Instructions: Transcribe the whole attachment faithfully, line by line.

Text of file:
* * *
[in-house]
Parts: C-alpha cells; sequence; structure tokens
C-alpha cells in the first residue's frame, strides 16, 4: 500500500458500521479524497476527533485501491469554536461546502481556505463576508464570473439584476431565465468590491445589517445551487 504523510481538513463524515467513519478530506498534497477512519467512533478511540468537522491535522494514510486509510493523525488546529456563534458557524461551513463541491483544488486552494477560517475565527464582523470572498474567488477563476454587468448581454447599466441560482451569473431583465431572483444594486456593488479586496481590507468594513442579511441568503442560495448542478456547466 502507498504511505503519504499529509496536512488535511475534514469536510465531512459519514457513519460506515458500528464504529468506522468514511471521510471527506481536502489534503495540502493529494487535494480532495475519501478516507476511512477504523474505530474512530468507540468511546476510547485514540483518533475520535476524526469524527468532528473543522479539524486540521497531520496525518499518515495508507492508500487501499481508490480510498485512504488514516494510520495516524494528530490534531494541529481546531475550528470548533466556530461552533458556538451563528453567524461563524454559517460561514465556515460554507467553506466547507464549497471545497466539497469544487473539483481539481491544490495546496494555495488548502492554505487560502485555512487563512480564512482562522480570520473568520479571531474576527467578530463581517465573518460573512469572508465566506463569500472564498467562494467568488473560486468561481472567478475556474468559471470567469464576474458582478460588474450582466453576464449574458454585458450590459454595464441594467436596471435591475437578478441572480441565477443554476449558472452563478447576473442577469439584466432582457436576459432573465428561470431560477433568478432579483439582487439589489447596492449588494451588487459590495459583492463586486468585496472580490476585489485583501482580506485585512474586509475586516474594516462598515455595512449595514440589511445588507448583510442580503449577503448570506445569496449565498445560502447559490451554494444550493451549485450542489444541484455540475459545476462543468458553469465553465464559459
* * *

[in-house]
Parts: C-alpha cells; sequence; structure tokens
C-alpha cells in the first residue's frame, strides 16, 4: 500500500458500521479524497476527533485501491469554536461546502481556505463576508464570473439584476431565465468590491445589517445551487 504523510481538513463524515467513519478530506498534497477512519467512533478511540468537522491535522494514510486509510493523525488546529456563534458557524461551513463541491483544488486552494477560517475565527464582523470572498474567488477563476454587468448581454447599466441560482451569473431583465431572483444594486456593488479586496481590507468594513442579511441568503442560495448542478456547466 502507498504511505503519504499529509496536512488535511475534514469536510465531512459519514457513519460506515458500528464504529468506522468514511471521510471527506481536502489534503495540502493529494487535494480532495475519501478516507476511512477504523474505530474512530468507540468511546476510547485514540483518533475520535476524526469524527468532528473543522479539524486540521497531520496525518499518515495508507492508500487501499481508490480510498485512504488514516494510520495516524494528530490534531494541529481546531475550528470548533466556530461552533458556538451563528453567524461563524454559517460561514465556515460554507467553506466547507464549497471545497466539497469544487473539483481539481491544490495546496494555495488548502492554505487560502485555512487563512480564512482562522480570520473568520479571531474576527467578530463581517465573518460573512469572508465566506463569500472564498467562494467568488473560486468561481472567478475556474468559471470567469464576474458582478460588474450582466453576464449574458454585458450590459454595464441594467436596471435591475437578478441572480441565477443554476449558472452563478447576473442577469439584466432582457436576459432573465428561470431560477433568478432579483439582487439589489447596492449588494451588487459590495459583492463586486468585496472580490476585489485583501482580506485585512474586509475586516474594516462598515455595512449595514440589511445588507448583510442580503449577503448570506445569496449565498445560502447559490451554494444550493451549485450542489444541484455540475459545476462543468458553469465553465464559459